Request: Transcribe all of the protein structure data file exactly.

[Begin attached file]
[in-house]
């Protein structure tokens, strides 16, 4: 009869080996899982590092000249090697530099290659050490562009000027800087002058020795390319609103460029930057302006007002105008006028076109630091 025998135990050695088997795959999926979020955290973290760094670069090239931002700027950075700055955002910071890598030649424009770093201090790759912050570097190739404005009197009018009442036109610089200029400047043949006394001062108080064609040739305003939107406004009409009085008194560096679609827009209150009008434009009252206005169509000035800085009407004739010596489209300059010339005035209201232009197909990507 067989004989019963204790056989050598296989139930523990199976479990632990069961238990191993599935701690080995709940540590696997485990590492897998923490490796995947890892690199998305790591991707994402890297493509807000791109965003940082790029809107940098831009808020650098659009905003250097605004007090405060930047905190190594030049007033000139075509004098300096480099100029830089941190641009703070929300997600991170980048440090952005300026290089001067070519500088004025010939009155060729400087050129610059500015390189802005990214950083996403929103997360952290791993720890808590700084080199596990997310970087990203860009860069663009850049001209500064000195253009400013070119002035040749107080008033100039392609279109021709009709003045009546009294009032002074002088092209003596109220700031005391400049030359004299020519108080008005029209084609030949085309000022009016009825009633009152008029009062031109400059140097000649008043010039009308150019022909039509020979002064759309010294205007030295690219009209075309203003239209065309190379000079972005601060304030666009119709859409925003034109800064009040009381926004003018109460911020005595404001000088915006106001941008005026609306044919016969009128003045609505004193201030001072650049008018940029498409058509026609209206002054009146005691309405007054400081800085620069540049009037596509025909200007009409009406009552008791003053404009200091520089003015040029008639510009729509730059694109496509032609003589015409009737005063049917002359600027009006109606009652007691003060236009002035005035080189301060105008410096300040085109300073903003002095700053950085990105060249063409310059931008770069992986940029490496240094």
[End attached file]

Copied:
[in-house]
């Protein structure tokens, strides 16, 4: 009869080996899982590092000249090697530099290659050490562009000027800087002058020795390319609103460029930057302006007002105008006028076109630091 025998135990050695088997795959999926979020955290973290760094670069090239931002700027950075700055955002910071890598030649424009770093201090790759912050570097190739404005009197009018009442036109610089200029400047043949006394001062108080064609040739305003939107406004009409009085008194560096679609827009209150009008434009009252206005169509000035800085009407004739010596489209300059010339005035209201232009197909990507 067989004989019963204790056989050598296989139930523990199976479990632990069961238990191993599935701690080995709940540590696997485990590492897998923490490796995947890892690199998305790591991707994402890297493509807000791109965003940082790029809107940098831009808020650098659009905003250097605004007090405060930047905190190594030049007033000139075509004098300096480099100029830089941190641009703070929300997600991170980048440090952005300026290089001067070519500088004025010939009155060729400087050129610059500015390189802005990214950083996403929103997360952290791993720890808590700084080199596990997310970087990203860009860069663009850049001209500064000195253009400013070119002035040749107080008033100039392609279109021709009709003045009546009294009032002074002088092209003596109220700031005391400049030359004299020519108080008005029209084609030949085309000022009016009825009633009152008029009062031109400059140097000649008043010039009308150019022909039509020979002064759309010294205007030295690219009209075309203003239209065309190379000079972005601060304030666009119709859409925003034109800064009040009381926004003018109460911020005595404001000088915006106001941008005026609306044919016969009128003045609505004193201030001072650049008018940029498409058509026609209206002054009146005691309405007054400081800085620069540049009037596509025909200007009409009406009552008791003053404009200091520089003015040029008639510009729509730059694109496509032609003589015409009737005063049917002359600027009006109606009652007691003060236009002035005035080189301060105008410096300040085109300073903003002095700053950085990105060249063409310059931008770069992986940029490496240094």